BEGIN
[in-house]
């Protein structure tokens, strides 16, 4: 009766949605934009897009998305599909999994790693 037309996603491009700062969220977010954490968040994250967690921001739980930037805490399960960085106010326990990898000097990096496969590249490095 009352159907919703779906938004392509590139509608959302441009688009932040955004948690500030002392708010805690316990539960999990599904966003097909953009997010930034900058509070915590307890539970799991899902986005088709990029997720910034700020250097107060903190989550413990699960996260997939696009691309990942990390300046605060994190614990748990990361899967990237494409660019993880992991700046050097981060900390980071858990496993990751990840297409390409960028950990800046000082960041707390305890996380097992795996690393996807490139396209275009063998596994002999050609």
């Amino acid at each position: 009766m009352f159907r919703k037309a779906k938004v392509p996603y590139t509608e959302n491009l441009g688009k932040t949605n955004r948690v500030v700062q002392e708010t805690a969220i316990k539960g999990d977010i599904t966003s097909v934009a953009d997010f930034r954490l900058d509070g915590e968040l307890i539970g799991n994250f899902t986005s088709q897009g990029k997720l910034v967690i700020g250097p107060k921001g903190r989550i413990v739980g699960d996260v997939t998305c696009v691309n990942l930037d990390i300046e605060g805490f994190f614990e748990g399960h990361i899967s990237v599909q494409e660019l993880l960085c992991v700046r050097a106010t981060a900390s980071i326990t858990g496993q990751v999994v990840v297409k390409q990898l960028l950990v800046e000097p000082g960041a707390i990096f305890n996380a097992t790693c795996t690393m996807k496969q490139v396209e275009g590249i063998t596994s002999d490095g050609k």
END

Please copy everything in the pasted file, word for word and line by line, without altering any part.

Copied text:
[in-house]
């Protein structure tokens, strides 16, 4: 009766949605934009897009998305599909999994790693 037309996603491009700062969220977010954490968040994250967690921001739980930037805490399960960085106010326990990898000097990096496969590249490095 009352159907919703779906938004392509590139509608959302441009688009932040955004948690500030002392708010805690316990539960999990599904966003097909953009997010930034900058509070915590307890539970799991899902986005088709990029997720910034700020250097107060903190989550413990699960996260997939696009691309990942990390300046605060994190614990748990990361899967990237494409660019993880992991700046050097981060900390980071858990496993990751990840297409390409960028950990800046000082960041707390305890996380097992795996690393996807490139396209275009063998596994002999050609």
């Amino acid at each position: 009766m009352f159907r919703k037309a779906k938004v392509p996603y590139t509608e959302n491009l441009g688009k932040t949605n955004r948690v500030v700062q002392e708010t805690a969220i316990k539960g999990d977010i599904t966003s097909v934009a953009d997010f930034r954490l900058d509070g915590e968040l307890i539970g799991n994250f899902t986005s088709q897009g990029k997720l910034v967690i700020g250097p107060k921001g903190r989550i413990v739980g699960d996260v997939t998305c696009v691309n990942l930037d990390i300046e605060g805490f994190f614990e748990g399960h990361i899967s990237v599909q494409e660019l993880l960085c992991v700046r050097a106010t981060a900390s980071i326990t858990g496993q990751v999994v990840v297409k390409q990898l960028l950990v800046e000097p000082g960041a707390i990096f305890n996380a097992t790693c795996t690393m996807k496969q490139v396209e275009g590249i063998t596994s002999d490095g050609k």